Facing the potential loss of import business from Toys “R” Us and other major companies, State Senator Ray Lesniak said that it is critical that the Port Authority of New York and New Jersey come up with a detailed plan and timetable for the future of the Bayonne Bridge.
While the Port Authority has announced a plan to raise the roadbed of the Bayonne Bridge in order to make room under the bridge to accommodate new and larger cargo ships bound for ports Newark and Elizabeth along Newark Bay, no specifics have yet been announced, leaving shippers uncertain about the future when it comes to making long range plans.
“The consequences on the local economy is unfathomable.” – Senator Ray Lesniak
“Toys ‘R’ Us and other major shippers have told me they are very serious about shifting cargo from N.Y./N.J. come 2014-2015 (Panama Canal completion),” he said. “I am sure that their vendors (the ocean carriers who own the ships) are telling them that once the canal project is done, they’ll be able to put bigger ships into their services, thereby creating much lower costs per slot on the ships for the shippers like Toys ‘R’ Us.”
Lesniak said these companies have not yet made a commitment to changing ports north and south of the New York region, but they will need a firm timeline from the Port Authority soon.
“I’ve spoken with Mr. (Bill) Balboni (deputy director of the Port Authority), and he said that he will be meeting with local government officials and shippers soon and that a detailed plan will be issued shortly,” Lesniak said.
Move soon or lose the business
Calling it “vital” that the Port Authority announce this plan as soon as possible along with a timetable, Lesniak said at risk are thousands of jobs, not merely in port operations, but warehousing, trucking, retail, and other related occupations – all of which would suffer if the ships are directed to other ports.
“Entities like Toys ‘R’ Us won’t care what gateway the cargo/container comes through on the east coast, as long as their ultimate point-to-point cost is cheaper,” he said. “We won’t be able to compete because the bigger ships will dictate the market rate. The other gateways (our direct competition) can handle the larger ships.”
The Port Authority’s press release on “the final decision” on the Bayonne Bridge was void of any detail or definitive timeline, Lesniak said.
“This frustrated and highly disappointed the ocean carriers and shippers. In my estimation, the Port Authority must come out with an aggressive, short, and definitive timeline to accomplish the mission on the Bayonne Bridge as close as possible to 2014,” he said. “Anything short of that is Russian Roulette.”
He said these containers must stay in New Jersey and not relocate to other ports.
“This is huge,” he said. “The consequences on the local economy is unfathomable. Toys ‘R’ Us and other companies need to make investment decisions now, based on their own 10 and 20 year plans,” Lesniak said. “Right now, they have a high level of uncertainty.”
If these companies are not made aware of what will happen five years from now, they will make plans for ports where these new and larger ships can be accommodated.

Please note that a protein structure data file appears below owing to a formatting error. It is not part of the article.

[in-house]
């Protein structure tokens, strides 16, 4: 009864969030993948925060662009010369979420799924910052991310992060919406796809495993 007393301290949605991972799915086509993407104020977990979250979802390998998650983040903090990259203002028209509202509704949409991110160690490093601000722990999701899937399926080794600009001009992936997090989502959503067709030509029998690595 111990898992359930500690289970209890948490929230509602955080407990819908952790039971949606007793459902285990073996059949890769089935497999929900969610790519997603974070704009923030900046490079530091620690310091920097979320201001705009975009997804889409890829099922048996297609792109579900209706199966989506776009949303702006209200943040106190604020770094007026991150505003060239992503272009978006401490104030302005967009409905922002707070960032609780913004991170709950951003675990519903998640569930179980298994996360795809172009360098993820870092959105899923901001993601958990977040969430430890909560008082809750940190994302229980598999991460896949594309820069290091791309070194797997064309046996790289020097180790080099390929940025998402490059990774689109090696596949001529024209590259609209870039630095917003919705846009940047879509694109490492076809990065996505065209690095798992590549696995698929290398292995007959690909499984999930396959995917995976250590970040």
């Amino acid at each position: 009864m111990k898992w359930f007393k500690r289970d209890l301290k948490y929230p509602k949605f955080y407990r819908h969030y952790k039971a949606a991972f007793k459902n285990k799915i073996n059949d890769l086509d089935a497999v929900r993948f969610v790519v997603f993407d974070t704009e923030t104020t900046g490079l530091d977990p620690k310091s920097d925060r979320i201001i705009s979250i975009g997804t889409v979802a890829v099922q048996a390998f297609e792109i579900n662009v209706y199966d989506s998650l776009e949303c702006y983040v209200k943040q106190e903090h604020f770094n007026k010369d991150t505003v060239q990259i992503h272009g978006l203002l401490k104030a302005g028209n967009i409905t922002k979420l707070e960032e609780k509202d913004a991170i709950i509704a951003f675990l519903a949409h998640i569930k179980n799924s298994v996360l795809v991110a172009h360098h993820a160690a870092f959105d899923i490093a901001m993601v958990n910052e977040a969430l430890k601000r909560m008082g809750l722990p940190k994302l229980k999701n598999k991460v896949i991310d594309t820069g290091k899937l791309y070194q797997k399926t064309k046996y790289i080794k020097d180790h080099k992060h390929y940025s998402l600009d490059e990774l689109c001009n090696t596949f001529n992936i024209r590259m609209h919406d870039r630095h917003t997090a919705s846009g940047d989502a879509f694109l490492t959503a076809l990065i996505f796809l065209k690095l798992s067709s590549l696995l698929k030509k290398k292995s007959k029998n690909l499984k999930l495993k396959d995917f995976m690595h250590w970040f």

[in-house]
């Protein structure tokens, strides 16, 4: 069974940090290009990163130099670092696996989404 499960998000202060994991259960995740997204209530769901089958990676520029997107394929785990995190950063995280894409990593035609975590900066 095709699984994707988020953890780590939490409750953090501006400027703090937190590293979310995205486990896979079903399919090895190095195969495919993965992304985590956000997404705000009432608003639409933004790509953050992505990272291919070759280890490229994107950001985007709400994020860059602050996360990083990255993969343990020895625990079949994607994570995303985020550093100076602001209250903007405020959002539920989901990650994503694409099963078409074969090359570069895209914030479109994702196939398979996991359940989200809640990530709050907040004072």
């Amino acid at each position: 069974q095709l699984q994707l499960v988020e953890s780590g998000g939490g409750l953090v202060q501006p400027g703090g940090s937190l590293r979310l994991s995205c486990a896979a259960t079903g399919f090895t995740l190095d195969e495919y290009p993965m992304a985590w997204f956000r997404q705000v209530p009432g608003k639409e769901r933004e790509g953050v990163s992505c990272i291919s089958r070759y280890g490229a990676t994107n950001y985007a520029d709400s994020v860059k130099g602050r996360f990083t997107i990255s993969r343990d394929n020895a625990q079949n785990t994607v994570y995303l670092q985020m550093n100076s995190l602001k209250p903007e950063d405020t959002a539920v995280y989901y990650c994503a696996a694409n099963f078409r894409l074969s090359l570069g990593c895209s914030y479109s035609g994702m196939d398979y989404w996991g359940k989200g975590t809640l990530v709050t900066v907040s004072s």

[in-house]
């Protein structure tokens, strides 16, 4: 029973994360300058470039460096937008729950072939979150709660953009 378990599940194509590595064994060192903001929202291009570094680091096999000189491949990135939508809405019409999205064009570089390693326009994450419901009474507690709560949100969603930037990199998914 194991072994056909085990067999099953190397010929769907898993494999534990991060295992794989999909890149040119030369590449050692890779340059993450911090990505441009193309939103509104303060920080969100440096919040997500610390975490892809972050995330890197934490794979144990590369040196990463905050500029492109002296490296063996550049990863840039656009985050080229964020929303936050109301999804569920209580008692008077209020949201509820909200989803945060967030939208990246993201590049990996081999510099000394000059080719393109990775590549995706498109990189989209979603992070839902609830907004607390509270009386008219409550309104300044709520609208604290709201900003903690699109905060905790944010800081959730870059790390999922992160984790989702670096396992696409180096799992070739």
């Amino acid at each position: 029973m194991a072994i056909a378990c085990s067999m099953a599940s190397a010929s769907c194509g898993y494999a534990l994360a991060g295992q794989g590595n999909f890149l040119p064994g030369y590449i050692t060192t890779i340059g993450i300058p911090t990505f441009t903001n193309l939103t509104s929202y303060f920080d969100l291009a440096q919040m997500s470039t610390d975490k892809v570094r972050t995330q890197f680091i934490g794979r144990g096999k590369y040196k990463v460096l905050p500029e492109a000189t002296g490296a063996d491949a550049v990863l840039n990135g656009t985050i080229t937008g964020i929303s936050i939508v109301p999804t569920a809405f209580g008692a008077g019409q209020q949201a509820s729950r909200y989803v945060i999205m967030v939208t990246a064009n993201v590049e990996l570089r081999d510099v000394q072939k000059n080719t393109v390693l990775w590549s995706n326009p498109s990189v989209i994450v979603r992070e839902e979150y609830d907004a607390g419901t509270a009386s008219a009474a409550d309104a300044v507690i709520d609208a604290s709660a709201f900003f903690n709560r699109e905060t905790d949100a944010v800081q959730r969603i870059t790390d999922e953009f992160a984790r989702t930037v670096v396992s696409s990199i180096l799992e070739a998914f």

“We’re not at that stage now but this is a critical point, and I’ve pressed the Port Authority to take action,” he said. “I’ve been told that they are going to make that announcement soon.”
In December, the Port Authority released a report from a committee to make recommendations for raising the height of the bridge to provide greater clearance for the new ships from the current 151 feet to 215 feet.
Although the Port Authority proposed raising the roadway, it did not give any details, except to say that it would not require the loss of residential housing, something feared by local officials.
Following Lesniak’s lead, the Hudson County Freeholders passed a resolution on Jan. 13, urging the Port Authority to move more quickly on the matter, saying that port operations and their related industries generate about $5 billion in annual federal, state, and local taxes. The resolution said the Port Authority needs to provide a detailed plan within 45 days to ease the discomfort some importers feel.
Port Authority is working on plans
In December, Balboni said the Port Authority and its staff will be working on the engineering issues that will make this plan possible, which includes roadway design, lane configuration, and upgrades to the existing 10-foot-wide lanes that will provide median dividers and shoulders. Additional safety and security measures will also be added.
The port currently supports approximately 269,000 jobs in the New York and New Jersey region, and provides for $11.2 billion in personal income; $36.1 billion in business income; and $5 billion in local, state, and federal tax revenues.
In 2009, the port handled 4.6 million loaded and unloaded 20-foot equivalent units (TEUs). The dollar value of all cargo handled was more than $146 billion.
City officials said they believe that the raising of the bridge is possible without needing to extend ramps into residential areas, although they said the current Avenue A access to the bridge would likely cease to exist under the new plan and that access to the bridge would be done by elevating the Route 440 approach.
The Port Authority is also apparently considering adding a light rail extension across the bridge to Staten Island, something that is very possible since the soon-to-be open Eighth Street station and its rail line extension to it run alongside a portion of Route 440.
Al Sullivan may be reached at firstname.lastname@example.org.